Mar
18
2009

You probably don’t have time to read through the 407-page, $787 billion “American Recovery and Reinvestment Act of 2009.” But the economic stimulus package, signed into law by President Obama on Feb. 17, contains some important information for individuals, as well as small businesses such as veterinary practices.

If you are looking to secure a loan from the U.S. Small Business Association (SBA), or purchase some new equipment, now might be the time to do so.

The package includes $730 million for the SBA, and makes changes to the SBA’s lending and investment programs. The Obama Administration also announced this week a series of measures directed at making more credit available to small businesses, and several small-business-friendly tax initiatives.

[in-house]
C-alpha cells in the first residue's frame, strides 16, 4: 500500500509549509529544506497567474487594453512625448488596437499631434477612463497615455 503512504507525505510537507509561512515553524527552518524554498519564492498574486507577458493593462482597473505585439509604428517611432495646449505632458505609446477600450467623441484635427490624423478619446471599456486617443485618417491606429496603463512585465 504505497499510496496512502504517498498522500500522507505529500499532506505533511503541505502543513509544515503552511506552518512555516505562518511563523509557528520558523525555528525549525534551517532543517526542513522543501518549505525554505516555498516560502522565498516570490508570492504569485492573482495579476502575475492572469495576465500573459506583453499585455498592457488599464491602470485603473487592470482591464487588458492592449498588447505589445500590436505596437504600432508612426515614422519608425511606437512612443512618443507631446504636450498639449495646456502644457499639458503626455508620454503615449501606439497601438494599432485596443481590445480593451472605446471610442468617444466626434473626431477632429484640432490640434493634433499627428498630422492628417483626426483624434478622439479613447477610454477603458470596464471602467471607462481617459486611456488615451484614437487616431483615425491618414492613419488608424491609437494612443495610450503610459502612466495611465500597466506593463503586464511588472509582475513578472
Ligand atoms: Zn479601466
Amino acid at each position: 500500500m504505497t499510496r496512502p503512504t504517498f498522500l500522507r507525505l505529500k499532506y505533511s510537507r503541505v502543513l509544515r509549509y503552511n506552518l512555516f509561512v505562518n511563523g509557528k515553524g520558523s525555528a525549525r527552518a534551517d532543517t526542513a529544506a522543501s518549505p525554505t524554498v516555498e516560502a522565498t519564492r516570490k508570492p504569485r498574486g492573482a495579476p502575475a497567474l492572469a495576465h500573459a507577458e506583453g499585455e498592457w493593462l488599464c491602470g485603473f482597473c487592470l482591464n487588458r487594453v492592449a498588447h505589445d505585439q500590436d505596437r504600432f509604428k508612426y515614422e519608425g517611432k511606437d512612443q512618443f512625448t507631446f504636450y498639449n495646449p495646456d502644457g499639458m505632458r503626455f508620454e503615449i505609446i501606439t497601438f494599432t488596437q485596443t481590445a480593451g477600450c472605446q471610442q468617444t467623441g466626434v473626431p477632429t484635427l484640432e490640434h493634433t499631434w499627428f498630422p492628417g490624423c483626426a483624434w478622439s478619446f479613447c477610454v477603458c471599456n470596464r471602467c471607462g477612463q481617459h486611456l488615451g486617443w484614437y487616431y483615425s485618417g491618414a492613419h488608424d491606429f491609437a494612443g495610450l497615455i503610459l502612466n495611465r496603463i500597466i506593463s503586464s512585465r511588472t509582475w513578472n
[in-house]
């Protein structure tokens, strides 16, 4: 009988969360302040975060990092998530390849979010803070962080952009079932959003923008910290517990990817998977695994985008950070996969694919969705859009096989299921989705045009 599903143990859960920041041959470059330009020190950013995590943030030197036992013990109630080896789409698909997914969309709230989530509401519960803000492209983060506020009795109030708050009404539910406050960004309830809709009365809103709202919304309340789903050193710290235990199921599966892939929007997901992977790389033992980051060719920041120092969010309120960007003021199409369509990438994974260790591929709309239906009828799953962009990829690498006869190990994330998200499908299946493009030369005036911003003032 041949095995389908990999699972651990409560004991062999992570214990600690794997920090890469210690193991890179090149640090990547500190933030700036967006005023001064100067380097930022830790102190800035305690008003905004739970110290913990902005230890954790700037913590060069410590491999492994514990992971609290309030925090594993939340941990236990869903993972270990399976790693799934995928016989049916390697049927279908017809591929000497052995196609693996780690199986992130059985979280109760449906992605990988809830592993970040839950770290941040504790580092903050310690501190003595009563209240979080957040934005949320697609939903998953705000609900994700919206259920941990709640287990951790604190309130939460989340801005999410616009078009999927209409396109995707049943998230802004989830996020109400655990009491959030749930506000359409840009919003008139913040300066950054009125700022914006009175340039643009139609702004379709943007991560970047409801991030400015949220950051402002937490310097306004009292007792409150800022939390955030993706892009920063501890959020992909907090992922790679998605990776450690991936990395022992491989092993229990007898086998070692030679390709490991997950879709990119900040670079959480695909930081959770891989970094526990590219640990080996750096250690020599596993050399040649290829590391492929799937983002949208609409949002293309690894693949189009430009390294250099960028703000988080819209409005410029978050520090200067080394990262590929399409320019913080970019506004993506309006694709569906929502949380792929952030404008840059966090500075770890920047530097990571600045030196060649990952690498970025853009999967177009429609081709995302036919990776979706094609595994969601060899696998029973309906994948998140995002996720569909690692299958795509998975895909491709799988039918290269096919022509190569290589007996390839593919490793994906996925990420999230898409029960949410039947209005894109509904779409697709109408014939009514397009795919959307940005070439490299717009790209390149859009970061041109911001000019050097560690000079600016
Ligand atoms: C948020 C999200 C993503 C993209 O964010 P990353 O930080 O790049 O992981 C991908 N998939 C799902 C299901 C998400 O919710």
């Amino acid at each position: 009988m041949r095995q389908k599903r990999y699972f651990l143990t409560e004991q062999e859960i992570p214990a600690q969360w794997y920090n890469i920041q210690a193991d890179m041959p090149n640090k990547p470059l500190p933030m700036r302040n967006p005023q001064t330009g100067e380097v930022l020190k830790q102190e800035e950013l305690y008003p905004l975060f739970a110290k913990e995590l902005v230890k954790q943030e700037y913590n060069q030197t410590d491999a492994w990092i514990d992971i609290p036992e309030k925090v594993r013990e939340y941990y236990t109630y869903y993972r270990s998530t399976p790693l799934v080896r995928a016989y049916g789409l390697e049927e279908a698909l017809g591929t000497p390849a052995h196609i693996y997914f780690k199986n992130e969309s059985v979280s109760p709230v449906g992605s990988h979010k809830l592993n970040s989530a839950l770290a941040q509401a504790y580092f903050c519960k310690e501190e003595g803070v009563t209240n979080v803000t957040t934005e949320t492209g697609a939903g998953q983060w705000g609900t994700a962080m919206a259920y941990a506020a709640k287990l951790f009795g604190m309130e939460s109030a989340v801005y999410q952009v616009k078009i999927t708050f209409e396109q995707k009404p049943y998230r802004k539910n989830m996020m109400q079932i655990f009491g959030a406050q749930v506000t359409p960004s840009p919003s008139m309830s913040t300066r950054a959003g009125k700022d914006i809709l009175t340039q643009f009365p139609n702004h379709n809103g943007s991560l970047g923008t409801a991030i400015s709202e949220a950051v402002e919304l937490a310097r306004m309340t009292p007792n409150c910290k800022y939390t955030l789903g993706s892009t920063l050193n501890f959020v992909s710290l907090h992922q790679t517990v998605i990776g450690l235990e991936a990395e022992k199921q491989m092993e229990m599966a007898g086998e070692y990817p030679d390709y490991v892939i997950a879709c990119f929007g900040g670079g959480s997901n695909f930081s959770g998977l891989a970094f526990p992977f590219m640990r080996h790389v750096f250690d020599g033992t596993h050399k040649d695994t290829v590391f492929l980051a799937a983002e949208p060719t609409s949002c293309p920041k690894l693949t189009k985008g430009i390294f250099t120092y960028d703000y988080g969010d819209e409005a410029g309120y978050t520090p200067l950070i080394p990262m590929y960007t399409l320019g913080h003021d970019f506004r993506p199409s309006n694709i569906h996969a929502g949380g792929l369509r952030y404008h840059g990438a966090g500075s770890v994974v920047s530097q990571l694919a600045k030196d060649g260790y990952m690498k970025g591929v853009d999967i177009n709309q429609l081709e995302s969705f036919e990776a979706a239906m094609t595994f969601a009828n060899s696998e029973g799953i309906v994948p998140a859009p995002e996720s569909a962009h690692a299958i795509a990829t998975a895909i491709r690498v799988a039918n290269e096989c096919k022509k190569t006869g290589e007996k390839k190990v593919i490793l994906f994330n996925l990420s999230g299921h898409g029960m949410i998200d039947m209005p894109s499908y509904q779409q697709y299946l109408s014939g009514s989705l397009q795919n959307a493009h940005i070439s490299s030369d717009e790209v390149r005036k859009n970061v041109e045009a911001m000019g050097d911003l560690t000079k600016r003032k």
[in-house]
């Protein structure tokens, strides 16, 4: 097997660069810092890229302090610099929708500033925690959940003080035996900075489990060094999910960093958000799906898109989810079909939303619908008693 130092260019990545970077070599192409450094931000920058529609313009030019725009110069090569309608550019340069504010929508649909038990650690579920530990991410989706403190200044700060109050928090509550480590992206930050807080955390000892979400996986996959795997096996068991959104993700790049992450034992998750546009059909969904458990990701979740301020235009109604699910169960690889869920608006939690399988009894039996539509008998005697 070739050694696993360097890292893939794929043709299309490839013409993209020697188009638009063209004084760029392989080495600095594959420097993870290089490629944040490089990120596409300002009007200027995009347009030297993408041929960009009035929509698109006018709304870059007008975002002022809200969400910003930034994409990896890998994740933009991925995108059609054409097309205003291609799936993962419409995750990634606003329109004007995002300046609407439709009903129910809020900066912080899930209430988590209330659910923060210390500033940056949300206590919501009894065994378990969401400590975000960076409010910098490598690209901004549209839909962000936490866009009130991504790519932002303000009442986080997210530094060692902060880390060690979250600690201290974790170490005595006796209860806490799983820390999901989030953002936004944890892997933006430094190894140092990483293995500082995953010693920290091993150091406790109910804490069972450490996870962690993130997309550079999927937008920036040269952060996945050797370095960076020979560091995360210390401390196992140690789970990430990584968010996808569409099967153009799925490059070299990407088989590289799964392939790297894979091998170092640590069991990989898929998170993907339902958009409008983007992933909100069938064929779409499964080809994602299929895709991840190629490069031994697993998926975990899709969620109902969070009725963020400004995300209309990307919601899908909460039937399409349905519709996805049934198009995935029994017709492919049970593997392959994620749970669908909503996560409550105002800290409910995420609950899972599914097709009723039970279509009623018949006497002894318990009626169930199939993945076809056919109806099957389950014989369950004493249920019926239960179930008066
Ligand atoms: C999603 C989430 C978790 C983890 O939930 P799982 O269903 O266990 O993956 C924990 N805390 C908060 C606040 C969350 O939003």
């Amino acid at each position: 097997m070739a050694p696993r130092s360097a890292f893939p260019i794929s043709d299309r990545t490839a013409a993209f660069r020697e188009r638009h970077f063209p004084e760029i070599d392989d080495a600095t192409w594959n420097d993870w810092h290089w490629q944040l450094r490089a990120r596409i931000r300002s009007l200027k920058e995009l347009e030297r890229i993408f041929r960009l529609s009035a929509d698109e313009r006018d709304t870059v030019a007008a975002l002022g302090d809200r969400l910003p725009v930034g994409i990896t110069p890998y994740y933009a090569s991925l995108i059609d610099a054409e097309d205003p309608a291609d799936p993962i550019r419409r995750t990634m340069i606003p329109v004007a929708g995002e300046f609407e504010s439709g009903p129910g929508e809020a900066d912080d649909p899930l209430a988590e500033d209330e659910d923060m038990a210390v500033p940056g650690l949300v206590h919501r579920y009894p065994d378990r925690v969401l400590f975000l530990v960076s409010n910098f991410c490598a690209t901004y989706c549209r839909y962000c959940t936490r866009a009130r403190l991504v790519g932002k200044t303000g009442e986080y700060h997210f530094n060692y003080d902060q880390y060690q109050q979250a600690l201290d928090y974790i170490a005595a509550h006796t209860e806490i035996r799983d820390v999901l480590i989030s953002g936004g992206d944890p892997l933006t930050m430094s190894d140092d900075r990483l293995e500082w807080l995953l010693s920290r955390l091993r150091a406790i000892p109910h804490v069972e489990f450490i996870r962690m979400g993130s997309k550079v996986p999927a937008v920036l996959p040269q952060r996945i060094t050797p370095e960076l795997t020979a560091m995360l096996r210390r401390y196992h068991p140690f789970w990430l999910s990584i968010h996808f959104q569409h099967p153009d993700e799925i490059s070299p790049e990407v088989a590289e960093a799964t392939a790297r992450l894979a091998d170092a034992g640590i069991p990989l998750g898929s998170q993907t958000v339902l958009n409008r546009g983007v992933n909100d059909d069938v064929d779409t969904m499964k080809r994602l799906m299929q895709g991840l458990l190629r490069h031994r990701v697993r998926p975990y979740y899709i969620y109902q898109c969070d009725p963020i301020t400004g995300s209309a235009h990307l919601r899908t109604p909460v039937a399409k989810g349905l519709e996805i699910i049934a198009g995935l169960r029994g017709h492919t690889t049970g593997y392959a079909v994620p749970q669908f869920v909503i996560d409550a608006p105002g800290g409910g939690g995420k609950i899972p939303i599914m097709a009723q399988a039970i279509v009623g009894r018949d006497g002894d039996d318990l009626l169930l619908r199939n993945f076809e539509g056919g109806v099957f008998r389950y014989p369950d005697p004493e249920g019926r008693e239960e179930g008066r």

SBA ENHANCEMENTS

The $730 million will go toward reducing lending fees, increasing loan guarantees and other enhancements of SBA programs geared toward unlocking the credit market. Some key features of the bill in terms of the SBA are:

90 percent guarantee – The stimulus bill allows the SBA to raise its loan guarantee up to 90 percent for eligible loans. In theory this will encourage lenders to extend more capital to small businesses, since the SBA guarantee will cover more of the loan. Previous loan guarantees were up to 85 percent for loans of $150,000 and less, and up to 75 percent on loans over $150,000.

Business stabilization loans – Under the bill, $225 million would go toward a new deferred-payment loan program for loans up to $35,000. A practice could qualify for this loan if it used the money to make payments on another existing loan.